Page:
“Brennan, how are you?” Darius flashed a polite smile. “Your hours this week have been intense, haven’t they? I hope you qualify for overtime pay.”
Agent Harris glared through his glasses. “You are not invited to this meeting, Darius. We’ll summon you for questioning when we’re ready.”
“On the contrary, I have every right to be present while you’re interrogating one of my guildeds.”
“She isn’t a member of your guild—or any guild,” Agent Harris snapped.
“Pending guild member,” Darius clarified with easy cheer. “Which means, as you know, I can choose to exercise my full rights as her GM.”
“She—is—a—human,” Agent Harris ground out. “She can’t be a guild member, pending or otherwise. Humans can work for a guild—with MPD approval—but they cannot be inducted as members.”
“Very true, very true. However”—Darius put his elbows on the table, fingers steepled—“Tori is a mythic.”
Agent Harris’s mouth fell open. So did mine.
I recovered fast, pretending that hadn’t been a bombshell equivalent to a cattle prod being jammed up my ass.
Outraged, Agent Harris looked between us, then slapped a hand against his open folder, his professional façade evaporating. “I won’t tolerate your bullshit, Darius, not this time. We know she’s human. We already checked her background, lineage, and family history. She’s as human as it’s possible to be.”
“It would seem that way,” Darius replied, unfazed, “but she was merely undiscovered. It’s rare, but—”
“An undiscovered what?” Agent Harris interrupted.
“A witch, of course.”
I clenched my jaw to keep my mouth closed. Ha-ha, funny, right? I waited for the punch line.
“She is a witch,” Darius repeated into the terse silence. “For a mythic who’s lived her entire life in cities, it’s not surprising she never saw a fae before arriving at the Crow and Hammer. Indeed, when she stumbled into my guild, she believed she was human. But”—he tapped his nose slyly—“I had my suspicions. I hired her as a bartender—”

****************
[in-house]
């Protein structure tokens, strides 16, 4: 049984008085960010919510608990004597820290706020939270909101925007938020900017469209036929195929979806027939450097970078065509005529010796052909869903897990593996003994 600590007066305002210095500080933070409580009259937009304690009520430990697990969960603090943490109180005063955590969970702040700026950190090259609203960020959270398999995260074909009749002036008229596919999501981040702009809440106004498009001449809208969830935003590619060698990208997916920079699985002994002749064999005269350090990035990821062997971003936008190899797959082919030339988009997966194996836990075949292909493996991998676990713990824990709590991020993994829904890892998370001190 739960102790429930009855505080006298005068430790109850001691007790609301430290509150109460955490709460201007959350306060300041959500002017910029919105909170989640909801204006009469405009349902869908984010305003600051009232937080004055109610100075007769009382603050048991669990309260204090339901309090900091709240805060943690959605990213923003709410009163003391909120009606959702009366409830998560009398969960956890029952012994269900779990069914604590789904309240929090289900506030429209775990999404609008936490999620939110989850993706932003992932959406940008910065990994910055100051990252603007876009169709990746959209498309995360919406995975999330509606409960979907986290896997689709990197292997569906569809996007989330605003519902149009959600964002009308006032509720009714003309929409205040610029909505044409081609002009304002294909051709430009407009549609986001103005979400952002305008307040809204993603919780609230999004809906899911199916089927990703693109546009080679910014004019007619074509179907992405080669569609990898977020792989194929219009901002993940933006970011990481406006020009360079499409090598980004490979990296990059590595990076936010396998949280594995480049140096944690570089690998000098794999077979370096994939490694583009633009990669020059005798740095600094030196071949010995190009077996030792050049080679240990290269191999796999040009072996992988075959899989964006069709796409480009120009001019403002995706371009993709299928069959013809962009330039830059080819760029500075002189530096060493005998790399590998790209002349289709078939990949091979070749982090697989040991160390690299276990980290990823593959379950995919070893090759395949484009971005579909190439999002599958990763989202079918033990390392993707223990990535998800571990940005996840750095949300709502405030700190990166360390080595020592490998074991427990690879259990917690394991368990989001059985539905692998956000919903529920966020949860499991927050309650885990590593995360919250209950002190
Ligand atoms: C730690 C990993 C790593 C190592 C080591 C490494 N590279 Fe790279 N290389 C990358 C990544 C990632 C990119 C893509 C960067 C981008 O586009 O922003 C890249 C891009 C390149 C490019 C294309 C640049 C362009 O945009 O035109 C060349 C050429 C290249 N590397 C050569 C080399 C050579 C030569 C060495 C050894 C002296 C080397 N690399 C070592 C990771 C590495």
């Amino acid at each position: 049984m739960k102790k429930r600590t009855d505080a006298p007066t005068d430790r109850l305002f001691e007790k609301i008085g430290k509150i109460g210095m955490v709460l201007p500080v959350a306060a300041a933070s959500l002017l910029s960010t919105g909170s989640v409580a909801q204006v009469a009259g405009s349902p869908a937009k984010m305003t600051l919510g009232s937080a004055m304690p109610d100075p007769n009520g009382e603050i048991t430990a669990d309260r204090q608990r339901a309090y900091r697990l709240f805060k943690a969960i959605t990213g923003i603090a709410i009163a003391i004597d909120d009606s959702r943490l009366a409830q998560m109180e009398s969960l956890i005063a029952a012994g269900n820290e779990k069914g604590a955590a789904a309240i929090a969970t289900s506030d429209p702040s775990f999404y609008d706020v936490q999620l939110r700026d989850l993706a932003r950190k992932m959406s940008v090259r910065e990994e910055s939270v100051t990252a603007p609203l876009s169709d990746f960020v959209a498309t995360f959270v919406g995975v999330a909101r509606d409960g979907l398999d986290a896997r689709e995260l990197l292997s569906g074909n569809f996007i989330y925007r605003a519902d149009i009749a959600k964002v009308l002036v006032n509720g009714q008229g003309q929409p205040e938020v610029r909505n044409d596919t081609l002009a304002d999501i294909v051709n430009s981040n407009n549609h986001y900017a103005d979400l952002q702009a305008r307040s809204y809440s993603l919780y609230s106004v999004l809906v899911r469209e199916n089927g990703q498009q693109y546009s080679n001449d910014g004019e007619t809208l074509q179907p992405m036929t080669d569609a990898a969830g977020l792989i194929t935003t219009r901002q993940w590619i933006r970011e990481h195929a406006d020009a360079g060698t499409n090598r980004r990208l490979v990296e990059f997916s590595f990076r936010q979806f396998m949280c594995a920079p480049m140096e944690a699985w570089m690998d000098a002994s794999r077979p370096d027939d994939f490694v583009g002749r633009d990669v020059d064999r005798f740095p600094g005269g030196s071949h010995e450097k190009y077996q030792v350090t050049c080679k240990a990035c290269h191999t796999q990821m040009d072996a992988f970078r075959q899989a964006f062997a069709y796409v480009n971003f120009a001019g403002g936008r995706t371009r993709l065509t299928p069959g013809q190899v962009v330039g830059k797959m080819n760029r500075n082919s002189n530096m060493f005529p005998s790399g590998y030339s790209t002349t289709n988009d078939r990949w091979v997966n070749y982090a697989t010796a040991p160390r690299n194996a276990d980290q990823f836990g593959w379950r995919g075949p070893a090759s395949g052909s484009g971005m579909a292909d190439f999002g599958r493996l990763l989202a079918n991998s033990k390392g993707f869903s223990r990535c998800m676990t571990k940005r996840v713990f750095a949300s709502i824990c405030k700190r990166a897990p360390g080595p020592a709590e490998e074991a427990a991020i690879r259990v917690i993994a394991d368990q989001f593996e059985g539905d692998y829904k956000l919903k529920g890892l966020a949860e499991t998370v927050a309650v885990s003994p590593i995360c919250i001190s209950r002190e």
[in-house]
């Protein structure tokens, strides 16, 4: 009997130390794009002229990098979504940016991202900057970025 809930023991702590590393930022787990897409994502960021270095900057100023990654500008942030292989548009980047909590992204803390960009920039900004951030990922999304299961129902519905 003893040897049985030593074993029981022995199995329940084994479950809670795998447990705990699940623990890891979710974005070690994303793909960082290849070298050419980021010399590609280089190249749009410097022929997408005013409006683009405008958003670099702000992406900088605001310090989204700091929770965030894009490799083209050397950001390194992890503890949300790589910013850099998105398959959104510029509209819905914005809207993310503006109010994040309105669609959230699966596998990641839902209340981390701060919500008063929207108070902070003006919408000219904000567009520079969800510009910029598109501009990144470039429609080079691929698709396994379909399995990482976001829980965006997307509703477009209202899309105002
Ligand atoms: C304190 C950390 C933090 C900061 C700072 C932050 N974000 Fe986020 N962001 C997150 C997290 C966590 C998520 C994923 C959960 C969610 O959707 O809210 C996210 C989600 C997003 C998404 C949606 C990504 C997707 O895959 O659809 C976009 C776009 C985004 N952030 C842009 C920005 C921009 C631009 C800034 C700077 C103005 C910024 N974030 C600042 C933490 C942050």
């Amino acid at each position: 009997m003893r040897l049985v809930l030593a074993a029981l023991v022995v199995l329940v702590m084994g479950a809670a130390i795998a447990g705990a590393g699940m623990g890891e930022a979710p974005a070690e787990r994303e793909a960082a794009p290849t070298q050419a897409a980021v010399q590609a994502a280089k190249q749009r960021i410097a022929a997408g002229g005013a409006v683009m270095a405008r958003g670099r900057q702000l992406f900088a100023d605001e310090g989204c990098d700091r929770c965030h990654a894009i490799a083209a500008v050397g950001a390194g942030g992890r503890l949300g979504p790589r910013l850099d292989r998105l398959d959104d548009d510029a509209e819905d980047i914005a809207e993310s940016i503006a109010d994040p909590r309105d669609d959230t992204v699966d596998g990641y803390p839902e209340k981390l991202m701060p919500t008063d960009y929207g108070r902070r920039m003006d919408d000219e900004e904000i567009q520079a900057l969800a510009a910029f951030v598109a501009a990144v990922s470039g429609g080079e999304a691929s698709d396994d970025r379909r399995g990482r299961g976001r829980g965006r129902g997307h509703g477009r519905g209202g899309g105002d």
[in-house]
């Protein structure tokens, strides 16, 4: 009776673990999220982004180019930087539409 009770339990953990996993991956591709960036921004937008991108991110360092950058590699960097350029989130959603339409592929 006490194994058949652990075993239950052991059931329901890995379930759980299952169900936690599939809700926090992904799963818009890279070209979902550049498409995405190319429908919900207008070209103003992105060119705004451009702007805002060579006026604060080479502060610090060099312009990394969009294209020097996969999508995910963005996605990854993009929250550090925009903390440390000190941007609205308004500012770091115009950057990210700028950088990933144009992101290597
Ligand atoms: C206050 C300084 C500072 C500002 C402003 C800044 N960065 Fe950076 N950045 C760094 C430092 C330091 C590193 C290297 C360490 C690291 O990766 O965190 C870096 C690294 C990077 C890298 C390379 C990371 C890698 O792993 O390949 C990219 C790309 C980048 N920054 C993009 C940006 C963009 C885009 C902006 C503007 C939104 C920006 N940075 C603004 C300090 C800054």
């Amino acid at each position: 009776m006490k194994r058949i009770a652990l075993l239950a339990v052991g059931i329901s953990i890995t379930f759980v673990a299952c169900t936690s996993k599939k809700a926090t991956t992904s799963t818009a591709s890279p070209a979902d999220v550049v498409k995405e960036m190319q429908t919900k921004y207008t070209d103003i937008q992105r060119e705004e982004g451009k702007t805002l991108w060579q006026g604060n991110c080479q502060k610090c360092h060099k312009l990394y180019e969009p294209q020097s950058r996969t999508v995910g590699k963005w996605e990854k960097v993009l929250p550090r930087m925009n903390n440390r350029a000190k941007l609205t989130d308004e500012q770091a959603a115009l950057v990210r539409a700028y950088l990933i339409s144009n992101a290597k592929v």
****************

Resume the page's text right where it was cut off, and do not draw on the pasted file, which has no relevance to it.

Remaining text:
“You didn’t file the paperwork for that!”
“I admit I delayed her paperwork. I didn’t want to trouble your busy administrative branch with unnecessary forms when I was expecting to submit different ones in short order.” He smiled. “And lo, Tori soon displayed her aptitude for Spiritalis.”
Uh, no. I definitely hadn’t.
Agent Harris barked a harsh laugh. “Too ambitious, Darius. If you wanted to pretend she’s a mythic, you should have picked a better class. Psychica is far easier to fake. Hell, you could have signed her into a demon contract if it was that important to induct her into your guild.”
Darius opened his folder, lifted out a form, and continued to lie so smoothly that I was left in awe of his skill. “This, as you can see, is the preliminary paperwork for her registration as a mythic. Signed and dated four weeks ago, though I’m afraid my tragically overworked AGM hasn’t had a chance to submit it.”
I peeked at the form as he slid it to Agent Harris. There, at the bottom, was my signature in a big ugly scribble like I always did. I would kiss whoever had forged it so perfectly.
“And this”—Darius handed over another thick packet—“is the documentation for her induction into the guild. You’ll find my handwritten notes from our interview, dated three weeks ago.”
Clamping down on the urge to hug Darius, I tried to look like none of this surprised me.
Agent Harris flipped through the forms, then shoved them aside. “Impressive forgeries, Darius. Do you really expect me to believe any of this?”
“If you have doubts, we can proceed to an arbitration panel, as per MPD policy. Though,” Darius added with a smile that held all the warmth of an arctic storm, “I don’t see how you or anyone else could prove these documents are fake.”
Agent Harris bared his teeth. “The documents don’t matter. What matters is this woman is not a witch. You can’t prove she’s a Spiritalis mythic. Without proof, she’s headed straight to a prison cell. We will not allow you to play us for fools.”
Darius swiveled in his chair to face me. His expression was solemn but his eyes sparked with fierce enjoyment. He loved messing with the MPD. “Tori, could you please summon your familiar for Brennan?”
My familiar? But I didn’t have a familiar.
I’d scarcely begun to panic when the corner of the room inexplicably darkened. A hulking shape emerged from the shadows—stubby snout gaping to show a mouthful of teeth, red eyes blazing like they were about to shoot lasers.